Homeless at Portland State

The smell was the first indication that the person sitting behind me in Smith Memorial Student Union wasn’t a student.

The smell was the first indication that the person sitting behind me in Smith Memorial Student Union wasn’t a student. Perhaps I’m naïve, but I don’t associate the collective scents of urine, body odor, exhaust fumes and old cigarettes with the Portland State student body.

However, it wasn’t until I heard the telltale snuffling and mutters that I went ahead and jumped to a conclusion. I peeked over my shoulder to confirm it, and sure enough, I was right: Another transient was taking advantage of PSU’s open doors and heated buildings.

Don’t get me wrong—this is not about inherent prejudice directed at the homeless. These are hard times, after all, and terrible things can happen to the best of us. Much of the time, it’s hard not to feel bad for those who are down on their luck. It’s basic human empathy.

But that’s not the sort of person that PSU has become a safe haven for. This campus has become the vacation spot and rest area of choice for many long-term homeless individuals. And it really is unacceptable, even in a university that prides itself in serving the city.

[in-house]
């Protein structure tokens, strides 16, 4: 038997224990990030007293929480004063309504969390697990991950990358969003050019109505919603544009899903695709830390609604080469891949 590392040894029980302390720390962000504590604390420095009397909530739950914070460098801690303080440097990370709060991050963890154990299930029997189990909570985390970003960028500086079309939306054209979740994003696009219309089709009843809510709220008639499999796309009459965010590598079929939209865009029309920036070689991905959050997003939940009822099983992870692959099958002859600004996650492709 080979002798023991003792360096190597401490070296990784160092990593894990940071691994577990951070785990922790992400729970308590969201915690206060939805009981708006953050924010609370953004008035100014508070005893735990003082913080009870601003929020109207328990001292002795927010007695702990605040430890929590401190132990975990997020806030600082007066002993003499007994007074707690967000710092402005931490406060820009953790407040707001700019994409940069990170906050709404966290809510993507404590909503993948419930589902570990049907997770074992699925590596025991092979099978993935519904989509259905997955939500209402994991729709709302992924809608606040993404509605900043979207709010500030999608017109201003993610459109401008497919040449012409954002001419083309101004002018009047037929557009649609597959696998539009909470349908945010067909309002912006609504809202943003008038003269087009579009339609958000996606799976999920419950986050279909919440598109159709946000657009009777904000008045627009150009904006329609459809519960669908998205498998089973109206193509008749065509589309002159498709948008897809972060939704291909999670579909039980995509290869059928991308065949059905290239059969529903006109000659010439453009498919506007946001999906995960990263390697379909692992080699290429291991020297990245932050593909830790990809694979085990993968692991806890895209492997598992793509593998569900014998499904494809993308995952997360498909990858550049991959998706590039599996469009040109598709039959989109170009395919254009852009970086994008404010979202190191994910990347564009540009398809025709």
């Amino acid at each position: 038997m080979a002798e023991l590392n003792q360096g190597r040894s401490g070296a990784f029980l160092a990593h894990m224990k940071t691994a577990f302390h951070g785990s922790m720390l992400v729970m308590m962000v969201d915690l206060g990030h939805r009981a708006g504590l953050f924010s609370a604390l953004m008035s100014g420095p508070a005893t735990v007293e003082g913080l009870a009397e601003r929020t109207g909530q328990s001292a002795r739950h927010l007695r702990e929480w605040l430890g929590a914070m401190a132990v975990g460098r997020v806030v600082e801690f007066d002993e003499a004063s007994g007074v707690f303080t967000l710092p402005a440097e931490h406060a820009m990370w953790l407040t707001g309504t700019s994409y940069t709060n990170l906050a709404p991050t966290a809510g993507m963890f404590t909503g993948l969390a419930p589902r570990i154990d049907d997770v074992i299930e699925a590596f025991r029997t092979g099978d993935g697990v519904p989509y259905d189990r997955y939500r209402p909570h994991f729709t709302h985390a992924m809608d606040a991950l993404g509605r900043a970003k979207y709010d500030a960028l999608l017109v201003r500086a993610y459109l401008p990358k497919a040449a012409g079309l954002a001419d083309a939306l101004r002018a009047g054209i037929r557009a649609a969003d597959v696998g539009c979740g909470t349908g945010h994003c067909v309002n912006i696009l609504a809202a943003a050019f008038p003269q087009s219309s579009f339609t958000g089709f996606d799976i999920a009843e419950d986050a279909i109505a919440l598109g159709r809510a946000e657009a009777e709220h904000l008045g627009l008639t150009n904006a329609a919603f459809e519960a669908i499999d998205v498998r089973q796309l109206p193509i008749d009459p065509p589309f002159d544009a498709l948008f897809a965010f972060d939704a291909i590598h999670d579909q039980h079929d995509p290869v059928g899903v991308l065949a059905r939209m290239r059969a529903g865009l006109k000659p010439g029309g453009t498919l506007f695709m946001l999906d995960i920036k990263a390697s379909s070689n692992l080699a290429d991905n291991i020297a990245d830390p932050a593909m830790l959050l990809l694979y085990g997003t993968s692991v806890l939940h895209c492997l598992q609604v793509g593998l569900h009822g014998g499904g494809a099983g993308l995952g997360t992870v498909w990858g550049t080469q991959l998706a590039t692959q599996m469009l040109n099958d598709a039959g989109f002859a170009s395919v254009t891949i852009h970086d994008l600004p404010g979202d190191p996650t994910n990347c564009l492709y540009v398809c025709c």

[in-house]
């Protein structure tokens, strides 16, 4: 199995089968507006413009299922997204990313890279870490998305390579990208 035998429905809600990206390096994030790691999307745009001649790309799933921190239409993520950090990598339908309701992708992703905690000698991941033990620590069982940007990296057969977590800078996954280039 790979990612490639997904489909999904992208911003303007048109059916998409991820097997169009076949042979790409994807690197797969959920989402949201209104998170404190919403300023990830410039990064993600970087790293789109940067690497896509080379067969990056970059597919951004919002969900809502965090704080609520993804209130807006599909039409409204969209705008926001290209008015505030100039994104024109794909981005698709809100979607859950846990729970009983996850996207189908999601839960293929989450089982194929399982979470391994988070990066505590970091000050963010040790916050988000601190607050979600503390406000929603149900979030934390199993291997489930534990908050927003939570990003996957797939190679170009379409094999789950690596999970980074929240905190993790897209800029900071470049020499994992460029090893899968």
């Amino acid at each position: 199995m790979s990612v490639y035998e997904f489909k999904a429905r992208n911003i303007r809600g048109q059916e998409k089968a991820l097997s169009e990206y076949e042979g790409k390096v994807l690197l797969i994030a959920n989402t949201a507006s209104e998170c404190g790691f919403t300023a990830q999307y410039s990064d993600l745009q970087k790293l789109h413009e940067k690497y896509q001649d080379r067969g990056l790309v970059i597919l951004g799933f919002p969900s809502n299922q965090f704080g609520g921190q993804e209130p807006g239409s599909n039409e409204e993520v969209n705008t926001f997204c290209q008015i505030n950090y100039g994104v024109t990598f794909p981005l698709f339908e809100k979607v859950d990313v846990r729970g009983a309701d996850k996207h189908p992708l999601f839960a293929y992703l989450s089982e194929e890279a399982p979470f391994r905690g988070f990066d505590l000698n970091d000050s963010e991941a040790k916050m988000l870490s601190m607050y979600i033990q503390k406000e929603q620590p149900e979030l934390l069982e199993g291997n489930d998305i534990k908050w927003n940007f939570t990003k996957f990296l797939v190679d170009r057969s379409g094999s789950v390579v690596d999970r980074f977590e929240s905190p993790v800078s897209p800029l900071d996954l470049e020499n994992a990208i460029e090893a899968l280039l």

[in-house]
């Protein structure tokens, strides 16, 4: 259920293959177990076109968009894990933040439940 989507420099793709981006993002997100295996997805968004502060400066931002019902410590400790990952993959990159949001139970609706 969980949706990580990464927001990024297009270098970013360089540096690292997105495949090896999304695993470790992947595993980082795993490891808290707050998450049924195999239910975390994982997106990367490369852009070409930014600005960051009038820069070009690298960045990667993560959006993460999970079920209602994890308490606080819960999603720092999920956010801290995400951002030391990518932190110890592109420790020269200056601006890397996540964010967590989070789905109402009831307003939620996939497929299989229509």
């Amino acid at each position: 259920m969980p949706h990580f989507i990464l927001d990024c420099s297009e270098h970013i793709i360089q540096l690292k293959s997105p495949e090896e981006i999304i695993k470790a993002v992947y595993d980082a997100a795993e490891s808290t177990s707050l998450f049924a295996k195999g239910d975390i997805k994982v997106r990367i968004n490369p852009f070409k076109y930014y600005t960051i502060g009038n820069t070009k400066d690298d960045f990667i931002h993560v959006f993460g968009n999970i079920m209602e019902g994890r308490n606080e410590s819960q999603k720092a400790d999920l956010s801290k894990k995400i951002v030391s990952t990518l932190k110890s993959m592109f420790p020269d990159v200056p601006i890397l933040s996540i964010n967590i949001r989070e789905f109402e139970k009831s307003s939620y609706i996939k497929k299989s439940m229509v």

Long-term homelessness isn’t the result of a single lay-off or even a string of bad luck. It’s more than that. It is the manifestation in many cases of mental illness or the direct consequence of substance abuse. These are the people whose behavior is most unstable or unpredictable. Most of them will not lash out and physically harm others (though it has happened, and will no doubt happen again). But some will.

The media has long glorified the plight of the homeless, from such depictions as the “wise vagabond” character in many shows to the story of Nathaniel Ayers, a schizophrenic cellist who dropped out of Julliard and lived on the streets. These people are portrayed as humble, worldly and misunderstood. But the reality is that the homeless community is far more complicated than that. It’s a veritable grab bag. The man asking you for change might be the friendliest man you’ll ever meet and ripe with a variety of gripping stories. His neighbor, however, might be battling bipolar disorder without medication and that is dangerous.

Outside the halls of Portland State, transients are barely an issue to pedestrians. A brisk walk usually means both parties can ignore the other, and a conversation with a friend or with your cell phone (even if it’s off) can deter panhandling. But once inside, a transient is impossible to ignore. Beyond the smell and the noise, which can really wear down your ability to concentrate, there is also the discomfort to deal with.

Many students at PSU are uncomfortable around transients. For many of those students, safety is the primary concern. Because of the prevalence of mental disease and substance abuse among the homeless community, many students feel unsafe when transients come into PSU buildings. These transients are in some instances the same people who hurl obscenities at passers-by if they won’t spare some change. When they enter what students perceive as “safe zones,” most students don’t know what to do.